WHAT’S THE DIFFERENCE BETWEEN HEALTH AND WELLNESS?
Have you stopped to think recently what your health actually means to you?
It is often said that to be healthy is to be ‘whole’ (hence the term holistic), but what does that really mean? What are the parts that make up this whole?
To be really healthy and well means so much more than merely the absence of disease. At different times we speak about our physical health, social, mental, emotional and even our spiritual health. They are all important and they should all be taken into consideration if you really want to get the best out of coaching yourself. Yet amazingly if you look in any western medical textbook you will be lucky if you find a good definition of health, let alone wellness and that is because there is no working model for anything other than sickness. Most of us have come to assume that the absence of illness equals wellness.
But does it?
It’s easy to define health as simply the absence of disease but I think that is really a very shallow definition. I suspect that if you think about it you actually know lots of people who have no apparent illnesses but who are not living truly balanced or healthy lives either.
Even if you are reading this book because you have a particular physical health goal in mind, I believe it is important to consider all these other aspects of your wellbeing too, so that you become aware of how they all connect together and form an integrated whole. Your health is about so much more than your medical history and paying attention to all these different areas gives you your best chance of maintaining a positive balance, even in times of challenge.
So if good health embraces all this, what does wellness mean? Is it just another word for health or does it contain more meaning than that?
In our modern medical world there are more ways than you can imagine to assess and measure the parameters of your health but to my way of thinking, wellness is a much more subjective experience. It involves far more than merely the avoidance of disease or an early death, important though that is.
To me enjoying wellness is about enhancing the quality, richness and vibrancy of life to its maximum potential. In other words whilst good health may be seen at one level as an absence of disease, having a high level of wellness also means being in the best state that is possible for you. It gives you a sense of connection and meaning in life and allows you to enjoy a vibrancy and vitality that is more than good health alone.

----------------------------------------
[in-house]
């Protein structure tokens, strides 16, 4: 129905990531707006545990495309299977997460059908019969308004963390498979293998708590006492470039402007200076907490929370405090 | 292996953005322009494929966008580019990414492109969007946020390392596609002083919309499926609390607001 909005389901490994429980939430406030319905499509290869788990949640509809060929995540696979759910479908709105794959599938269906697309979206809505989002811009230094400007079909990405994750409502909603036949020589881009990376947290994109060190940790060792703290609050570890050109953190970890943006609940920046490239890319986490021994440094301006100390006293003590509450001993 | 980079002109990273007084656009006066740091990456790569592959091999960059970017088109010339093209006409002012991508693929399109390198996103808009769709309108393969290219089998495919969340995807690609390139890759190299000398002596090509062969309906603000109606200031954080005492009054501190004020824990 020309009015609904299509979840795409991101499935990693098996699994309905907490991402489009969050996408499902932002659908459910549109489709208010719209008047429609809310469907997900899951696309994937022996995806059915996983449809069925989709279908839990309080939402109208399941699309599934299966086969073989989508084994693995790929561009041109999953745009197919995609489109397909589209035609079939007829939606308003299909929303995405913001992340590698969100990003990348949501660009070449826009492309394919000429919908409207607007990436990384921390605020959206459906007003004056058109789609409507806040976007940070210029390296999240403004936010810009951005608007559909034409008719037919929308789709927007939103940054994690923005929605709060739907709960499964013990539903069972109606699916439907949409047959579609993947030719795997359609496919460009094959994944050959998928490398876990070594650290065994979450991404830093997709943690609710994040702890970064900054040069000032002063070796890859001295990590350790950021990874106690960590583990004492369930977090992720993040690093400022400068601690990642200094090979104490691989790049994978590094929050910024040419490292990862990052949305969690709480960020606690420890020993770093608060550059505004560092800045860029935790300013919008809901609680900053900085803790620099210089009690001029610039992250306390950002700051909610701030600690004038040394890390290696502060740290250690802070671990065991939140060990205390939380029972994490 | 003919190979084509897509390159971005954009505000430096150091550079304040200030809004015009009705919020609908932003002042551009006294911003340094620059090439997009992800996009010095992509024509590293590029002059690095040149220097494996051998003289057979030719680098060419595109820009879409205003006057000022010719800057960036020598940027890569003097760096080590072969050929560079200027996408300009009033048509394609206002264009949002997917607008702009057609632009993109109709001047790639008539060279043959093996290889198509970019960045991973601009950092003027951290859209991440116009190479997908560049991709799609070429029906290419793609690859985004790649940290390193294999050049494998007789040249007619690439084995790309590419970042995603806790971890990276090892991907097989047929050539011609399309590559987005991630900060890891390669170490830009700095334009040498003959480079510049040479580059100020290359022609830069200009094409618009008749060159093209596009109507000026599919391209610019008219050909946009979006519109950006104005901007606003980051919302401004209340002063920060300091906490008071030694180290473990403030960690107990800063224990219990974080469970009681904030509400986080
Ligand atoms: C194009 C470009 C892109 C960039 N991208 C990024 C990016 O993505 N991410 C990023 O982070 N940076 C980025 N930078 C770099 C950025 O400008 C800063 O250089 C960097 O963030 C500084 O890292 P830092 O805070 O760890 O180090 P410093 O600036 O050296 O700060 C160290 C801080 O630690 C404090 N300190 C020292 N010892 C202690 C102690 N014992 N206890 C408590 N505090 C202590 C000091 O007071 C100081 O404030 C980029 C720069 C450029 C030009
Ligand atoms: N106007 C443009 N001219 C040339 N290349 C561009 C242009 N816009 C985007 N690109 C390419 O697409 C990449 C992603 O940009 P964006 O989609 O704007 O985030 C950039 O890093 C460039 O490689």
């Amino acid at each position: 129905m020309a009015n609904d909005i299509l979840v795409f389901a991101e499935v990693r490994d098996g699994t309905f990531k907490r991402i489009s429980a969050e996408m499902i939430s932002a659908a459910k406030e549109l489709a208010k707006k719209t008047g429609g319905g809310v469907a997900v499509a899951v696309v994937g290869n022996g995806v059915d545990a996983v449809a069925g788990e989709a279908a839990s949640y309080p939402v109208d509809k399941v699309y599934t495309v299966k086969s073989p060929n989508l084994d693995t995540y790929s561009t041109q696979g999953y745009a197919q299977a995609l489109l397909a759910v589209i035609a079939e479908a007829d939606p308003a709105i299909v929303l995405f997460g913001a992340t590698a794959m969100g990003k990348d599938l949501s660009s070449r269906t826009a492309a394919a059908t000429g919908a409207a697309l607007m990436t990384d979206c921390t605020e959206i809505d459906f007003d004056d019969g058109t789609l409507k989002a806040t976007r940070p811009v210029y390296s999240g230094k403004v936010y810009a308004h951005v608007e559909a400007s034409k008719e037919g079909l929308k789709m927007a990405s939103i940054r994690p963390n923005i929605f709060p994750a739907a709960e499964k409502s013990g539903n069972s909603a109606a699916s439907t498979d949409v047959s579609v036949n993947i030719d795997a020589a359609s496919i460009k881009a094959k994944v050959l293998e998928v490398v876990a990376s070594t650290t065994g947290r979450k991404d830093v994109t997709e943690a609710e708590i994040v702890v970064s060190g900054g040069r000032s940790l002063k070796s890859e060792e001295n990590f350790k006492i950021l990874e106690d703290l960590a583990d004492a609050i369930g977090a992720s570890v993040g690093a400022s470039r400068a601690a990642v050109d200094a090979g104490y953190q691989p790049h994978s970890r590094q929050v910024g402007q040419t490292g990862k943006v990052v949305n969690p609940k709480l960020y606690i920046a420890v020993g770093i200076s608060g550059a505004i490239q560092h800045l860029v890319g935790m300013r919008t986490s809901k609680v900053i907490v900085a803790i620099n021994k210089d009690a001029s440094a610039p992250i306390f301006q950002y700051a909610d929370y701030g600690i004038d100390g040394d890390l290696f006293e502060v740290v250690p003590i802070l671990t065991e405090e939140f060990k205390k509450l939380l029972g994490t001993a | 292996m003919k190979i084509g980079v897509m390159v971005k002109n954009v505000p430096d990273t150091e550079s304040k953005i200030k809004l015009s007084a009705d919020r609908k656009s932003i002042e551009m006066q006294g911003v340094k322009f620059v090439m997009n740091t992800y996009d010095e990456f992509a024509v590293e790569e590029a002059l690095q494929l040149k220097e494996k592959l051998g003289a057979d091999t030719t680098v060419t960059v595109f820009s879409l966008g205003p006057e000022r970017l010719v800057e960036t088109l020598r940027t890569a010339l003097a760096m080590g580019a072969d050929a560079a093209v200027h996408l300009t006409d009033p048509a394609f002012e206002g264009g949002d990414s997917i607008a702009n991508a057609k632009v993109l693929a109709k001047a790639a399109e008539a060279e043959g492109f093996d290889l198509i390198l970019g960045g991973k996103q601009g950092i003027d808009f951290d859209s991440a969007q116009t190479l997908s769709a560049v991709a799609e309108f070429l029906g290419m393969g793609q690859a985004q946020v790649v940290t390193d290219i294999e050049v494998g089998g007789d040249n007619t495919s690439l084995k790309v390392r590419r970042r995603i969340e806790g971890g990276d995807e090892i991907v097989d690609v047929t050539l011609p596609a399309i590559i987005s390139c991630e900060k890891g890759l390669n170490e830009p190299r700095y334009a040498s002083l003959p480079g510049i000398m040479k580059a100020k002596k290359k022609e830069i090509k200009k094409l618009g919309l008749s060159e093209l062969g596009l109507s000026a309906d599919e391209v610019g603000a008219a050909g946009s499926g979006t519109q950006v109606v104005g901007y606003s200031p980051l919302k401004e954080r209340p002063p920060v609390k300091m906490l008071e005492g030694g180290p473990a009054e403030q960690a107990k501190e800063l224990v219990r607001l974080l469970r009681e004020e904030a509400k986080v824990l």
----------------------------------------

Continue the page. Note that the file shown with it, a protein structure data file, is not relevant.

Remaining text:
As you begin to think about what this might mean for you personally you’ll probably begin with some fairly universal standards such as maintaining a healthy weight, eating a sensible diet, avoiding harmful substances, taking regular exercise and so on. But really good health is also about maintaining a state of balance and a sense of connection to the world around you. The way in which we all seek to find and maintain this balance can vary tremendously.
You will find plenty of activities in this book that will challenge you to find your own interpretations and meaning for these words. Do give yourself some time to reflect on your health because if you don’t really know what good health means to you it will be much harder to make improvements to your wellbeing, or even to recognise those improvements when they come.Although I can’t know for sure what your own definition will be, I hope that you will agree with me that enjoying wellness is possible even if you live with a chronic illness, or disability, or are feeling the effects of ageing. You are so much more than any of the medical conditions or labels that you happen to have.
ILLNESS AND WELLNESS; A CONTRADICTION IN TERMS?
A question I’m often asked is, “Can I have an illness and be well in myself at the same time?” I believe that the answer to this is, “Yes you can”. You can still be diagnosed with an illness and have a mindset of wellness at the same time and I know of plenty of people who manage this very well. One very special way I have had this proved to me recently is coaching people at the end of their life. You may think that helping someone who is dying to keep their wellbeing in mind just isn’t possible but in my experience, it’s not only possible but also tremendously important to prepare well for this final transition.